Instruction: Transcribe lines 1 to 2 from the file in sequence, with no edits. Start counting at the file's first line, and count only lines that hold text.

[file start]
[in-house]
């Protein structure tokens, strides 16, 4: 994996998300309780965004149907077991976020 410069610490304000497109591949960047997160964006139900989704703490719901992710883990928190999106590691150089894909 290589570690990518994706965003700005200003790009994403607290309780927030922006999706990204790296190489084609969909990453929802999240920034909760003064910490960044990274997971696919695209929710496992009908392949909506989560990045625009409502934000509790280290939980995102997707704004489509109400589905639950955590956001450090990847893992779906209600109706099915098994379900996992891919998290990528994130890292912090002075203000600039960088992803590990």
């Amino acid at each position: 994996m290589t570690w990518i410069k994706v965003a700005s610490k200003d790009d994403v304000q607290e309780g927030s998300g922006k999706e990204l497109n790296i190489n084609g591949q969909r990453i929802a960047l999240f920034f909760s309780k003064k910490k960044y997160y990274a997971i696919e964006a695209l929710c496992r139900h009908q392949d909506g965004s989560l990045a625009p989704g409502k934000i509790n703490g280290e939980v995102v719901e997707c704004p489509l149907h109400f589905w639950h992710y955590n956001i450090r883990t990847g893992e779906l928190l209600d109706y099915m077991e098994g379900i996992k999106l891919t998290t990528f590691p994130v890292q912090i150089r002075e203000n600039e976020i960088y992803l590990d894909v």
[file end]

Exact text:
[in-house]
């Protein structure tokens, strides 16, 4: 994996998300309780965004149907077991976020 410069610490304000497109591949960047997160964006139900989704703490719901992710883990928190999106590691150089894909 290589570690990518994706965003700005200003790009994403607290309780927030922006999706990204790296190489084609969909990453929802999240920034909760003064910490960044990274997971696919695209929710496992009908392949909506989560990045625009409502934000509790280290939980995102997707704004489509109400589905639950955590956001450090990847893992779906209600109706099915098994379900996992891919998290990528994130890292912090002075203000600039960088992803590990």